Update. Next Publication is: Under Strange Suns, available digitally August 2015, print version due December 2015, Twilight Times Books.

Role Playing Games: Gaming and Story telling.

I enjoy role playing games for the mental challenge, for the puzzles, the satisfaction of overcoming obstacles, the creative utilization of resources. I don’t play for the story telling. I appreciate that other people derive pleasure partly – or even entirely – from the interactive story telling aspect. Fair enough. It would be a dull world if everyone viewed it exactly as I do. Some excellent books have grown from such games. But for me the enjoyment lies in the game play rather than in the amateur theatrics. (I don’t use the expression in any derogatory sense; I think it is an accurate description of the style of dialogue and dialect employed by gamers – whether an actor by trade or not – committed to the active role playing of a character.) I can get into character when circumstances indicate I should, I just do so as a means to an end rather than for its own sake. I’m interested in completing the challenge, triumphing over the next encounter, leveling up. If I need to pretend I’m actually conversing with some savage, demi-human chieftain in order to achieve the current goal then so be it. But I do so to achieve the goal, not to become a participant in a narrative.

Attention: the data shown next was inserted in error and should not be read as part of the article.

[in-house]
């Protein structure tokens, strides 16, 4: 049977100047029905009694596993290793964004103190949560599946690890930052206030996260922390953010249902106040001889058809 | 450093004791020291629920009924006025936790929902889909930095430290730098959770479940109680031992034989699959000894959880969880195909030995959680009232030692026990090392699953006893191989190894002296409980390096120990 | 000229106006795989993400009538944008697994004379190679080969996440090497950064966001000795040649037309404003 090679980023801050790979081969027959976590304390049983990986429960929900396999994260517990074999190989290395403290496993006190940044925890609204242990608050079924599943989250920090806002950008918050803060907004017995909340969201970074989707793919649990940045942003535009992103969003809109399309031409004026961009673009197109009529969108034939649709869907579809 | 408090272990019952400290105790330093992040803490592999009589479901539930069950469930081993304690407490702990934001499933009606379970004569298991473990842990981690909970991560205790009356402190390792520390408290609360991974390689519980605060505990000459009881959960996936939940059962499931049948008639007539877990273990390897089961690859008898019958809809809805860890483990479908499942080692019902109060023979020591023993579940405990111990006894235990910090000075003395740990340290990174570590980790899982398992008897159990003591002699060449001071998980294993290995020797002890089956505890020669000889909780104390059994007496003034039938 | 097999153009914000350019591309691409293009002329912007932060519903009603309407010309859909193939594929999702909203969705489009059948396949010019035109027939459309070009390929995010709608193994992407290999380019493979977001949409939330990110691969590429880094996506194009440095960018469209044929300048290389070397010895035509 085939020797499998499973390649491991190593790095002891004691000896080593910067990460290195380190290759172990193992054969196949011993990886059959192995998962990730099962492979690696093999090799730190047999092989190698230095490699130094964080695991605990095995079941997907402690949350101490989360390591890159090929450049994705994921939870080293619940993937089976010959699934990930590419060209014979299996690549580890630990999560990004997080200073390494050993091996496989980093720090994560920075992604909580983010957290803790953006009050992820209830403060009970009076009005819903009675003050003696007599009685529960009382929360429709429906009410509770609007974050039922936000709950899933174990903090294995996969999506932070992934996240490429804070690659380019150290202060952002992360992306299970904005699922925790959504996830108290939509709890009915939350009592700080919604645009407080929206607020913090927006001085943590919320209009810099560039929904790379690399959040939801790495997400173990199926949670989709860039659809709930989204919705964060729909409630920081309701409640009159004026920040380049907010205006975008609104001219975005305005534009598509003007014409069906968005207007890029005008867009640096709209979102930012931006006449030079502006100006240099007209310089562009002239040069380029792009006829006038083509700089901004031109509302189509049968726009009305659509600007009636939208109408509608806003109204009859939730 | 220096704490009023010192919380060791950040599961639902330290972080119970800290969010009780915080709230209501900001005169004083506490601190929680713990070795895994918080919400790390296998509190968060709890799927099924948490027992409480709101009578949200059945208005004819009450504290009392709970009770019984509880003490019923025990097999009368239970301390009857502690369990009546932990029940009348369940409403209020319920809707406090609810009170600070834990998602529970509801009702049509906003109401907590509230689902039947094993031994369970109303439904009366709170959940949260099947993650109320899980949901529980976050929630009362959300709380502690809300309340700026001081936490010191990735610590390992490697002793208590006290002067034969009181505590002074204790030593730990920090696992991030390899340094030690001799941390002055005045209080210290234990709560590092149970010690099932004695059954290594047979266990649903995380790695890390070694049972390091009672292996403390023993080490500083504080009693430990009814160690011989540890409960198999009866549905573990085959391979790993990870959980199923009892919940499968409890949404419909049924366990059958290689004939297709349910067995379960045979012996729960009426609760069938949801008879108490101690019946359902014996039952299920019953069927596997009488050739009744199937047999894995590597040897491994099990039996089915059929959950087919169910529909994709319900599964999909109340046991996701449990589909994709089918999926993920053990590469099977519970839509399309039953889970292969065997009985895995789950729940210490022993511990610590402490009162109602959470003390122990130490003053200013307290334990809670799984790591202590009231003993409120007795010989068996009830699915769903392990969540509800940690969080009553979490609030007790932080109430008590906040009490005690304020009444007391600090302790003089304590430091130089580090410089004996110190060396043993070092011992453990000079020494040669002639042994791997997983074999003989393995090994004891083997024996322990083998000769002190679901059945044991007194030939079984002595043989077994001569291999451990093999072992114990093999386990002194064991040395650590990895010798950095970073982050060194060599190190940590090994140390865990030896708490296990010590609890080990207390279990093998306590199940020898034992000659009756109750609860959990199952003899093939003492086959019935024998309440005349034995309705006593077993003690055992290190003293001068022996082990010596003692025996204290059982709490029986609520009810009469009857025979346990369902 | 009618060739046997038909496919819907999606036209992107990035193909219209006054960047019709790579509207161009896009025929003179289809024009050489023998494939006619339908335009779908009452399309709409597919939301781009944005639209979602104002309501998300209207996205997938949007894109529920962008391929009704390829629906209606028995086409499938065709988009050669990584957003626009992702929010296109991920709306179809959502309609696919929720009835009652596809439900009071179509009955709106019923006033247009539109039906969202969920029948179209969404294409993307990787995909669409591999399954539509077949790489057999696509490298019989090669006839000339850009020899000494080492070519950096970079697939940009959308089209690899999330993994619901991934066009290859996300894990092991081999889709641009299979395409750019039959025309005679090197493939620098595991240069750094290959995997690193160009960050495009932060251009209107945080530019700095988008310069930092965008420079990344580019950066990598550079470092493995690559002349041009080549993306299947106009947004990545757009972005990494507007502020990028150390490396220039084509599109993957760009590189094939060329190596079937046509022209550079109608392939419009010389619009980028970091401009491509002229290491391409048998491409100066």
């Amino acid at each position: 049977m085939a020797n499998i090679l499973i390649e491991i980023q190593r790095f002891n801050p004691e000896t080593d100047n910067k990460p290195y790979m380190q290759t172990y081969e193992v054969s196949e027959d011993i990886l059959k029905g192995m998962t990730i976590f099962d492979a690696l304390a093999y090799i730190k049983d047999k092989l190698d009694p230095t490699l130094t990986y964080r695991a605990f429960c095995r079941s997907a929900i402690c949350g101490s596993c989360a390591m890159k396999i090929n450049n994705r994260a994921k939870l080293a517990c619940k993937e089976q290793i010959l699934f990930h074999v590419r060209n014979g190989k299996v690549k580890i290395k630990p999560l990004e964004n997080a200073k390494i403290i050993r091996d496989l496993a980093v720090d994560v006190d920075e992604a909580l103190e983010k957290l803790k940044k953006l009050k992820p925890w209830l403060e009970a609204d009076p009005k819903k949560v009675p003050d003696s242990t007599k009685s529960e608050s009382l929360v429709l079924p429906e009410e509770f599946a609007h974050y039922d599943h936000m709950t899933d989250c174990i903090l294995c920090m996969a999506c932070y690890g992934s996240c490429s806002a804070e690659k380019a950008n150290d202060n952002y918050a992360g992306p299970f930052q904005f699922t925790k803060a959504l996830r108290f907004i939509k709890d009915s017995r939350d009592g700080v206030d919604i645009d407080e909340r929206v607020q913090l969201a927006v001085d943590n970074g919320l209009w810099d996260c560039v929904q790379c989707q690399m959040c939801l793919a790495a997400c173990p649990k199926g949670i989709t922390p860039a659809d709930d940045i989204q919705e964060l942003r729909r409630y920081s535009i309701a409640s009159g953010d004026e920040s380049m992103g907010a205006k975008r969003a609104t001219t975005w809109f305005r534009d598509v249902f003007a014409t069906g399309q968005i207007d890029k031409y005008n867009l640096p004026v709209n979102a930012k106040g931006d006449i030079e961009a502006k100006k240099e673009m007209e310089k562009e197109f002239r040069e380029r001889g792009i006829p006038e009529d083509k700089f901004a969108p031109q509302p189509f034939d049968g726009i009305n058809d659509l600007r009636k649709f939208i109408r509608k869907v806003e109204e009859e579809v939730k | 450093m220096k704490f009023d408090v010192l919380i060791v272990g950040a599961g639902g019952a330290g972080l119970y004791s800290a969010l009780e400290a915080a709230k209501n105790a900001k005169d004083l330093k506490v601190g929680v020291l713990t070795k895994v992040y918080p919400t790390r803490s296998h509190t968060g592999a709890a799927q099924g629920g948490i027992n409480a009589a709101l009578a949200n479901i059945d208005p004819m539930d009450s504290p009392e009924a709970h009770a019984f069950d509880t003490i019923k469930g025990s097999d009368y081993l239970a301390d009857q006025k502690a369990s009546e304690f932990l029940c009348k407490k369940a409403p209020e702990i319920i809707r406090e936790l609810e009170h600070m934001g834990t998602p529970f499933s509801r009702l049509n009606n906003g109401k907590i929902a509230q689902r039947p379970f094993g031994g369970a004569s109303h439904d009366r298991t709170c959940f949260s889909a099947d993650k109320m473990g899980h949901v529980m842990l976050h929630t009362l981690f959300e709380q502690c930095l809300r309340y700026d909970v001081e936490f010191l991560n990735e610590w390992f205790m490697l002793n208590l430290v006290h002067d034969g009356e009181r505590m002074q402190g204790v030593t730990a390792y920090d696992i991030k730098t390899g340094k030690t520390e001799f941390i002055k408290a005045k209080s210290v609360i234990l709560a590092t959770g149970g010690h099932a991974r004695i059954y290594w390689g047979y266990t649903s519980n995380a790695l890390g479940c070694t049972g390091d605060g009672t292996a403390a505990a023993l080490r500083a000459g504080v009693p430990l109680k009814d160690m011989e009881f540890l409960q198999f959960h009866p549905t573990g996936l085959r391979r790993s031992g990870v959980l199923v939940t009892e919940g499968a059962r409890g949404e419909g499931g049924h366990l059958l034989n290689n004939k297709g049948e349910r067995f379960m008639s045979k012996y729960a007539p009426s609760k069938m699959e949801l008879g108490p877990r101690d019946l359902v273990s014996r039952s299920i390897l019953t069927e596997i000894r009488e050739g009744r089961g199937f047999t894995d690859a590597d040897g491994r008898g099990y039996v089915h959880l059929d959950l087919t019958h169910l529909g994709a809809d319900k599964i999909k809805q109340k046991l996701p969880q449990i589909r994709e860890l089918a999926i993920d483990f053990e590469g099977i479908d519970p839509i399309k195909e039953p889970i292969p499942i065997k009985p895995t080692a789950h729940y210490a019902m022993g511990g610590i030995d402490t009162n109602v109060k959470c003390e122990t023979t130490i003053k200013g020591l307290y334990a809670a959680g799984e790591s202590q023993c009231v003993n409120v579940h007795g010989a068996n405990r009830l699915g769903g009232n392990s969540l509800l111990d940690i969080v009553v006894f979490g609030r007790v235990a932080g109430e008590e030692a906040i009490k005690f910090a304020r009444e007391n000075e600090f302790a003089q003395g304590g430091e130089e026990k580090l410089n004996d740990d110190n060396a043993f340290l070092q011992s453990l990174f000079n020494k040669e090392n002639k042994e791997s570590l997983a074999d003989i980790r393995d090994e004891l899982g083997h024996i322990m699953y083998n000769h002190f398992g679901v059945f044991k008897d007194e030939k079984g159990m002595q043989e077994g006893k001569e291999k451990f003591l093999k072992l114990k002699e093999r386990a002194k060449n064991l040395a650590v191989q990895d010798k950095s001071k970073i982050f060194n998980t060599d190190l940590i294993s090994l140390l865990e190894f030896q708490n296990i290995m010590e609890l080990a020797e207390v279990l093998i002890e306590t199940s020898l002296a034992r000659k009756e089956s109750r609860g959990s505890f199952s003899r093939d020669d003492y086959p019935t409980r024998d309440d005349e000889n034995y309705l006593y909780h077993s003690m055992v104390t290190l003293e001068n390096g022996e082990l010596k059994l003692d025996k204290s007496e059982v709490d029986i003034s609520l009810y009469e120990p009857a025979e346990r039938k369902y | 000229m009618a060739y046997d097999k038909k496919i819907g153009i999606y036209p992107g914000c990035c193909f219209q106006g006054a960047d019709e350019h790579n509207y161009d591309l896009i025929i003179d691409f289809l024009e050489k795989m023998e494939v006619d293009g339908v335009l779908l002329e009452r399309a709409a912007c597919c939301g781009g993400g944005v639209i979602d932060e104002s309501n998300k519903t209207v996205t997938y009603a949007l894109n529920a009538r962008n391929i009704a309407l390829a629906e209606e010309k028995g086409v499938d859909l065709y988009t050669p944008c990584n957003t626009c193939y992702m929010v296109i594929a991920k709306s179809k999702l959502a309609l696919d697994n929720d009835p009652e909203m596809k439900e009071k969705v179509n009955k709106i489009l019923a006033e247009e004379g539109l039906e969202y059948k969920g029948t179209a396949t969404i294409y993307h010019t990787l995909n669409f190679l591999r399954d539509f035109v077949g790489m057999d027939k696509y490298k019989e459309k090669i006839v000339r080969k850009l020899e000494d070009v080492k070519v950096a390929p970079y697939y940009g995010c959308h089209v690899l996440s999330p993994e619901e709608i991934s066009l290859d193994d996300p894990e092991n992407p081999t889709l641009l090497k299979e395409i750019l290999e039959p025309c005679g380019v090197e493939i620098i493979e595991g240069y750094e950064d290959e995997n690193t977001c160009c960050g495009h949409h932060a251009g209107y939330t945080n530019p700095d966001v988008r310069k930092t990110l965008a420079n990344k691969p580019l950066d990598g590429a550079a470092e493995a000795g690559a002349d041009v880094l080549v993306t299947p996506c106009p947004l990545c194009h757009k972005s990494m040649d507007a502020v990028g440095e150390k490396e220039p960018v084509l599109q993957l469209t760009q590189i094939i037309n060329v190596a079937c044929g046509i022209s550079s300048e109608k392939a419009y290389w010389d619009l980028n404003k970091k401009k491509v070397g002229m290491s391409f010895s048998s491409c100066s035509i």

I prefer story telling as a unidirectional activity; either creating or experiencing. While playing a game I’m not greatly interested in helping steer someone else’s story (or being trapped on the rails of someone else’s story, unerringly directed toward a set conclusion.) And if I’m running the game instead of playing I may strew it with plot-like elements but with no intention of shoe-horning player characters into the role of Characters performing functions essential to the narration of my story.

Stories I prefer to get from stories. Not to say that fiction doesn’t influence my gaming (my sadly infrequent gaming.) I may base my PC upon a fictional character or throw in elements of a story I’ve just read in into the adventure I’ve sketched (and boy are my RPG adventures sketchy.)

Of course if a story happens to grow organically by the culmination of the adventure who am I to complain?

Do you play games as a means of group story telling?